Friday 20 October 2017

Court of Appeal throws out Leech libel case

'Sunday Independent' wins case over coverage of robbery at consultant's home

Ms Justice Mary Irvine Picture: Collins
Ms Justice Mary Irvine Picture: Collins

Aodhain O Faolain

The Court of Appeal, with Ms Justice Mary Irvine presiding, has dismissed libel proceedings by communications consultant Monica Leech over an article published in the Sunday Independent 12 years ago.

The case related to a front page article of January 30, 2005 concerning a burglary at Ms Leech's home some months earlier.

Ms Leech's proceedings were taken against Independent Newspapers Ltd, publisher of the Sunday Independent. The newspaper denied libel and its defence included pleading qualified privilege.

The case was initiated in April 2005 but, after notices to proceed were served in 2008, little more happened until 2014 when Independent Newspapers applied to have the case dismissed and Ms Leech served a further notice of intention to proceed.

In November 2015, the High Court found "inordinate and inexcusable delay" by Ms Leech in advancing her action but also ruled the balance of justice favoured letting it proceed.

But the three judge Court of Appeal unanimously granted the appeal by Independent Newspapers against permitting the case to proceed. Cian Ferriter SC represented Independent Newspapers.

Ms Leech had not disputed the High Court finding of inordinate and inexcusable delay on her part but she argued the newspaper acquiesced in that delay while she pursued two other libel cases. She also alleged it was not prejudiced by the delay.

The issue for the appeal court to decide was whether the balance of justice favoured dismissing the case or allowing it go ahead.

Giving the appeal court's unanimous judgment, Ms Justice Mary Irvine held the High Court made legal errors in its assessment of where the balance of justice lay.

Ms Leech, the judge said, made a tactical decision to "park" this libel case, initiated in April 2005, while she pursued two other libel actions.

One of those cases, initiated in 2004 over articles in the Evening Herald published by Independent Newspapers, led to a €1.87m damages award in 2009, later reduced to €1.25m by the Supreme Court in 2014 on appeal. The second case, over a 2004 article in the Irish Independent, is subject to a retrial.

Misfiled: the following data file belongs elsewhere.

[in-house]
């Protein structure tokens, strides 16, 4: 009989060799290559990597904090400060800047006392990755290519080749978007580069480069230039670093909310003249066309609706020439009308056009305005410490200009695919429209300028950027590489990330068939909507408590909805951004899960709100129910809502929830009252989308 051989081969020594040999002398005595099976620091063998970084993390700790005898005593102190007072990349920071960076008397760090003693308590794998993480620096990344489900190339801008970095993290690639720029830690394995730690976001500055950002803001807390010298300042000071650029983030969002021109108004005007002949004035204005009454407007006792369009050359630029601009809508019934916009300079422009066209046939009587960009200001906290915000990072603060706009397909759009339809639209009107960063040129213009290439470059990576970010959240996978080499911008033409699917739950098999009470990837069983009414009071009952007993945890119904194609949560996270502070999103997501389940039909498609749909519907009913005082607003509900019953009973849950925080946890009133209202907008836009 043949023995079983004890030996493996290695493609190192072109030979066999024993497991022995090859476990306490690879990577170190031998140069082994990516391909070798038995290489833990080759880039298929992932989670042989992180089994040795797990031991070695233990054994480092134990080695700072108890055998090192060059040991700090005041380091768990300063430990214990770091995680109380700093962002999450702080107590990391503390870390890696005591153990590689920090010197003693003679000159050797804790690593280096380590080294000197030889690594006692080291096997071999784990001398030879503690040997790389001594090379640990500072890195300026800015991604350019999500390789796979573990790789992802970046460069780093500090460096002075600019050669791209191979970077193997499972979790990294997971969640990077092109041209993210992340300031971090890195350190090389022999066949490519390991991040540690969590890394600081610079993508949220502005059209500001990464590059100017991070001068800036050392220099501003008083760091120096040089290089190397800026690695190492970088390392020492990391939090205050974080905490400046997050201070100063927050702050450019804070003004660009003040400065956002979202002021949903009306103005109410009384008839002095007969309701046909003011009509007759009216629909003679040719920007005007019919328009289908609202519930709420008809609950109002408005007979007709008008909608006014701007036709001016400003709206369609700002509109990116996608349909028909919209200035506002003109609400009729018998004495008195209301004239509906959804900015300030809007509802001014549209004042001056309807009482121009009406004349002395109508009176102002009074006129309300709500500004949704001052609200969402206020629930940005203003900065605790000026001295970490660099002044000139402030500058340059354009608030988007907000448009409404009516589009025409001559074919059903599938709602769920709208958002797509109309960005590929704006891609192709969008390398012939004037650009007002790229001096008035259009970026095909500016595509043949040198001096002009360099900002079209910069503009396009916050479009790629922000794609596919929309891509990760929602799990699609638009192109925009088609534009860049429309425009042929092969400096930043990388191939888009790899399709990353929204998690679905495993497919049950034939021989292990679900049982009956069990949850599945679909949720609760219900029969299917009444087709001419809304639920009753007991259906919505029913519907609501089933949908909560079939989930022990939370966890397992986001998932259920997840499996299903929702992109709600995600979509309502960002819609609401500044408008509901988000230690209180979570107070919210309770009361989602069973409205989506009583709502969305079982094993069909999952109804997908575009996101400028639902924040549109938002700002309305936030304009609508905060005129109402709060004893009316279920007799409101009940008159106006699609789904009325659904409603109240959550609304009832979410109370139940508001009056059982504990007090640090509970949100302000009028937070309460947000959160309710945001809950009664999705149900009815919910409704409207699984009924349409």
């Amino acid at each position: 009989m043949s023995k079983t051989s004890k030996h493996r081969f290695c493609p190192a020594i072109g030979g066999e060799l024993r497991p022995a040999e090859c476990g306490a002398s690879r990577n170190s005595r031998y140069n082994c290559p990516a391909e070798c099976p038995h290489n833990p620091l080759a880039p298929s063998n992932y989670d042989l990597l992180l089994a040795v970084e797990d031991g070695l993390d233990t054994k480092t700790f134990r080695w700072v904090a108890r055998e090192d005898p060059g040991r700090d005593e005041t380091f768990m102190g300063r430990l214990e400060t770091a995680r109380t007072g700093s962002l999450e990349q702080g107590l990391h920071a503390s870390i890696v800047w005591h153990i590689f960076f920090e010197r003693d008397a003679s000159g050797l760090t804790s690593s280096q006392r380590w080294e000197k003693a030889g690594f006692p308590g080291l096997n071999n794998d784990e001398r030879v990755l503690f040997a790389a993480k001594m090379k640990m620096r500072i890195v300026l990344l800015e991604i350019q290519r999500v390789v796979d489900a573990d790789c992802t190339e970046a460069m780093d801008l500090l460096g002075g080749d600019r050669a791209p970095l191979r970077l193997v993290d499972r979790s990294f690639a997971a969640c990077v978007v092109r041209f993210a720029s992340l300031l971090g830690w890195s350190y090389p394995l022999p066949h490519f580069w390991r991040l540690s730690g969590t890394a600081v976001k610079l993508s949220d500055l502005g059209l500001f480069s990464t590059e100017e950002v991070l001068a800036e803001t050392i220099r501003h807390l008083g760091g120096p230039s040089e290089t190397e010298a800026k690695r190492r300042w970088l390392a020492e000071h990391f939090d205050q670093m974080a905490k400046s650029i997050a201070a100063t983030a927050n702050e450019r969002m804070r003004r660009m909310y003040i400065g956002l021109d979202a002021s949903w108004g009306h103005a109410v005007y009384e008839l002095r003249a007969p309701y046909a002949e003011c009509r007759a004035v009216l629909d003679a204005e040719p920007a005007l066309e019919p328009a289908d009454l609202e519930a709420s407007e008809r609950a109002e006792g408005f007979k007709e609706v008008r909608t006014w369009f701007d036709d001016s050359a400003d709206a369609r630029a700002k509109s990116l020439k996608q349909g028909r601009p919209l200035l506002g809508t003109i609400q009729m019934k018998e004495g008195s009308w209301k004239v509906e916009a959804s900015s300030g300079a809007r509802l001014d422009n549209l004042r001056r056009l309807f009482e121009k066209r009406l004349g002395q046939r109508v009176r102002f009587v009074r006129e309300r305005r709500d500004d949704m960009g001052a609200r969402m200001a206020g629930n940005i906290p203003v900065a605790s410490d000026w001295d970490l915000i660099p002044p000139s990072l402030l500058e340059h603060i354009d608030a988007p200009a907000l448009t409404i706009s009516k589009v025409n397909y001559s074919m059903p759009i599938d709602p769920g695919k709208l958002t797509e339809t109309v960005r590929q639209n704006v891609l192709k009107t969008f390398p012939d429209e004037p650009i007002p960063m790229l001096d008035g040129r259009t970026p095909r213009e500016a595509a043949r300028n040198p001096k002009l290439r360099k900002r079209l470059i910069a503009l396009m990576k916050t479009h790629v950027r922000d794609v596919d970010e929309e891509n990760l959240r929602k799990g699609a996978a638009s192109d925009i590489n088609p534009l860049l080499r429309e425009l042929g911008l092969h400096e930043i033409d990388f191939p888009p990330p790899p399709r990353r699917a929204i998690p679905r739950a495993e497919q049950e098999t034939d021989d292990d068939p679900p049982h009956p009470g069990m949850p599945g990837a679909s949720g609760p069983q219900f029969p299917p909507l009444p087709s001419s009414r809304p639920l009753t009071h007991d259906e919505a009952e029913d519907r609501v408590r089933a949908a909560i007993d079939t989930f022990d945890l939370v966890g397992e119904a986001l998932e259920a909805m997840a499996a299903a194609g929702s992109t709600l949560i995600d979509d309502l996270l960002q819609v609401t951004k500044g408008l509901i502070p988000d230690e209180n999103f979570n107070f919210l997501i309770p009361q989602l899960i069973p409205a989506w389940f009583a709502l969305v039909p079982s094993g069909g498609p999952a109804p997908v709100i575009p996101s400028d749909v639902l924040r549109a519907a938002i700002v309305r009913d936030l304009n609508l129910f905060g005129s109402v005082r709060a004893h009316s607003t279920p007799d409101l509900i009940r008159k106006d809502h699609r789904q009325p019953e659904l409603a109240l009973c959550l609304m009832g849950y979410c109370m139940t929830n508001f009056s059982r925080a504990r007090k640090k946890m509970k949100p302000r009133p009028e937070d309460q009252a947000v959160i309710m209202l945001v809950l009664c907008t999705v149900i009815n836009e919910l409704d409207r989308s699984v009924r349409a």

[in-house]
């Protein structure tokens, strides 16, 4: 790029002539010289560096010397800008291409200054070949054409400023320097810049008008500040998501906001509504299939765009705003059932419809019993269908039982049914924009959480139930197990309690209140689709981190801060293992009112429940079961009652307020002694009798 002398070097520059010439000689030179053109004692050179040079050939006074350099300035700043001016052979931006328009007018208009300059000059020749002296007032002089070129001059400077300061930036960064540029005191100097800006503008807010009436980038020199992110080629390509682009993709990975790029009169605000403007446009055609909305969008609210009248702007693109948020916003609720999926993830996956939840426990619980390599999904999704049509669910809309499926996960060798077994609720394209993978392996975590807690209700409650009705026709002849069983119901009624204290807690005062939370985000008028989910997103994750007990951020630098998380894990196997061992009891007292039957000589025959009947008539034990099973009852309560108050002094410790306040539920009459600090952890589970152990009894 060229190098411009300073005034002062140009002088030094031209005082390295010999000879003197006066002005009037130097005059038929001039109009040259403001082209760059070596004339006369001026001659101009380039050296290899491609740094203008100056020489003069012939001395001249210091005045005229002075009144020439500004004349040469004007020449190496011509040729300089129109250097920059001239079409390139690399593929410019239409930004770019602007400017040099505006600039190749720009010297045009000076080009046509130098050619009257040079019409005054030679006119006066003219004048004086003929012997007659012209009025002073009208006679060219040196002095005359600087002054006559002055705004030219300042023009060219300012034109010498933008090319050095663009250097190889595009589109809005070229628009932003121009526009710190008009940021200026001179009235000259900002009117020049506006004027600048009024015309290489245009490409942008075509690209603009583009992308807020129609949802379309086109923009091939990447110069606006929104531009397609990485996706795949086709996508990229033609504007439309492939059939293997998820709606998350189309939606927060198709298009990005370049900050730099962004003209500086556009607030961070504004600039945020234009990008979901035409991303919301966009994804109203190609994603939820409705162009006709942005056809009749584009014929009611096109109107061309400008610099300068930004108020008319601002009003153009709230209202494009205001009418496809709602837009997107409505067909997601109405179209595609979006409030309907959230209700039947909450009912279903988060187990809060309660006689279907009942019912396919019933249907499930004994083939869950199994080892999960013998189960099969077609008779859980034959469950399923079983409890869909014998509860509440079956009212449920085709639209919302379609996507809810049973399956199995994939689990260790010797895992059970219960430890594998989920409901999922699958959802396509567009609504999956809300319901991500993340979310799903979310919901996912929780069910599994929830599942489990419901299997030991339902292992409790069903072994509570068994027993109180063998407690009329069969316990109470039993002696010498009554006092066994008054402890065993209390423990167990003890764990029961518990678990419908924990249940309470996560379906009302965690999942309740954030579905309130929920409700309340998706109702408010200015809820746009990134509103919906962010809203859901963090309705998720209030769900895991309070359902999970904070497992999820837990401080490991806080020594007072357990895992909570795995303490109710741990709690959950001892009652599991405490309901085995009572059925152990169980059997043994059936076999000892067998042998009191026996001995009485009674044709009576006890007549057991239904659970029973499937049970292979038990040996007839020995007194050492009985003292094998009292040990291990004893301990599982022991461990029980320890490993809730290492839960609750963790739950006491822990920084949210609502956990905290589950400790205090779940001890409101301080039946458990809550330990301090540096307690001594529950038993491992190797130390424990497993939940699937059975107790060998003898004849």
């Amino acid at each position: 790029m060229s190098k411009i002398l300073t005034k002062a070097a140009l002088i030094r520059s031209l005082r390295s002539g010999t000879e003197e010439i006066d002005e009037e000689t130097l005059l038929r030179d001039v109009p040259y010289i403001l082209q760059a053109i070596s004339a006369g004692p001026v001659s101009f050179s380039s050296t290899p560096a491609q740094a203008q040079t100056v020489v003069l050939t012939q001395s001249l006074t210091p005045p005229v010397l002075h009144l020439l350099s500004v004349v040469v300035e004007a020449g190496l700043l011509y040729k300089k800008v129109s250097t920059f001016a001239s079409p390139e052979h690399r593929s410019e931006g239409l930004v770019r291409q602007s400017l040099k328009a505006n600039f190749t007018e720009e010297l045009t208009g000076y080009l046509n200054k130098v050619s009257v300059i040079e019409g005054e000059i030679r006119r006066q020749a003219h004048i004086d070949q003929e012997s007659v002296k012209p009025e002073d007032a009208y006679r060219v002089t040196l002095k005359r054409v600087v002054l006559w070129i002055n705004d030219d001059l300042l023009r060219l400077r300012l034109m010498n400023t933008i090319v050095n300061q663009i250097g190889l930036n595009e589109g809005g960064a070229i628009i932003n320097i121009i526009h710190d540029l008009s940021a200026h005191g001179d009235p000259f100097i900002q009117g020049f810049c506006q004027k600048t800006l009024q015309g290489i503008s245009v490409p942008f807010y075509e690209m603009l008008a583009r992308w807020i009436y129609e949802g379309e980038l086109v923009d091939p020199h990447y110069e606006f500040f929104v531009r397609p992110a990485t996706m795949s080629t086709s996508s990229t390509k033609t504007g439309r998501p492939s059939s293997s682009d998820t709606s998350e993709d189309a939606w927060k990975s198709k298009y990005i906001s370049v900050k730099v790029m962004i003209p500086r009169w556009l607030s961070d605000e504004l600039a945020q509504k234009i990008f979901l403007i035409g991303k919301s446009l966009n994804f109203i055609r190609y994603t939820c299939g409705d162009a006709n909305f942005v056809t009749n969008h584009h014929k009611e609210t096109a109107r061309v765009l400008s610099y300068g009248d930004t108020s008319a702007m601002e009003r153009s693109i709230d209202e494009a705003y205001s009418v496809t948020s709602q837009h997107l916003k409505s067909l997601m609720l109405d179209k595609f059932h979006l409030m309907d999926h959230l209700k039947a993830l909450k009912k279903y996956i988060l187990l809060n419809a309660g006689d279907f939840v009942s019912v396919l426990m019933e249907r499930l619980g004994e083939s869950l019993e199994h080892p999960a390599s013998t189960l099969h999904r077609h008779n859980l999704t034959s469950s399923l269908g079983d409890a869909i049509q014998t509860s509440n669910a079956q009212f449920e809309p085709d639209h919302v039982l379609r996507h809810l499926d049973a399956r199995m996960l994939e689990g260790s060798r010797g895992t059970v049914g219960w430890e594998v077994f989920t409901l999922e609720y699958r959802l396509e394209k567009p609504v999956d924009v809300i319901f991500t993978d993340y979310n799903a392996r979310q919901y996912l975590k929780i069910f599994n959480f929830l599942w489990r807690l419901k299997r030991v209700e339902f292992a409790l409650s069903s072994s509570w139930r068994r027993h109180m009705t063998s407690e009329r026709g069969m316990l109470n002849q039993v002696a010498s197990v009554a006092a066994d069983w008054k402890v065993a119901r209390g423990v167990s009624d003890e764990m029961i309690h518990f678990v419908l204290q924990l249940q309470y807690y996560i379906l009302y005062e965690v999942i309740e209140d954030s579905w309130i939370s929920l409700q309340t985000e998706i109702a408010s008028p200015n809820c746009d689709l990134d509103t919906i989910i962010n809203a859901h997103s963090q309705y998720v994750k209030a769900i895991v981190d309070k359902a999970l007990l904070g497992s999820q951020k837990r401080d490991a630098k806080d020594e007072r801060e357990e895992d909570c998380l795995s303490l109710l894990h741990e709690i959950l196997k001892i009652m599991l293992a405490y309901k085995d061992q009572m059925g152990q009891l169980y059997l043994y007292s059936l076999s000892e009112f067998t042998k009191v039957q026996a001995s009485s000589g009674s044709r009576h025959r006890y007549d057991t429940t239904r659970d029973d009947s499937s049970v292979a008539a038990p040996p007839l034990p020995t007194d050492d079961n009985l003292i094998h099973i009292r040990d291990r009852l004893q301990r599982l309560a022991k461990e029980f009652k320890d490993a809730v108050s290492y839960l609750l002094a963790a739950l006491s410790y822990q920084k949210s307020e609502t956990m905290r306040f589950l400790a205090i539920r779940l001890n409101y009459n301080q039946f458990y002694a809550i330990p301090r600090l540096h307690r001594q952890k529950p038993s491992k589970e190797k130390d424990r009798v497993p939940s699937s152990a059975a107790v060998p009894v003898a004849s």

Ms Leech parked the third action [which was subject to Friday's ruling] and it was not disputed she did not communicate her decision to do so to the newspaper, the judge said.

A person who did that bears the risk of being penalised for her delay and the High Court had erred in finding Independent Newspapers acquiesced in the delay.

The High Court also erred in not giving appropriate consideration to the specific and general prejudice relied on by the defendant as a result of the delay, the judge held.

That prejudice included the death in January 2012 of Sunday Independent editor Aengus Fanning, with the effect he was not available to give evidence to support the newspaper's plea the article underwent proper editorial consideration and adversely impacted on the memory of the two journalists who wrote the article.

The High Court should also have considered the difficulties facing a jury seeking to fairly assess a public interest defence concerning an article published in 2004, the judge said.

A jury being asked to make decisions not just on the credibility of witnesses, but also what was or was not a matter of public interest 10 years on "is likely to lead to a precarious result", she said.

Sunday Independent

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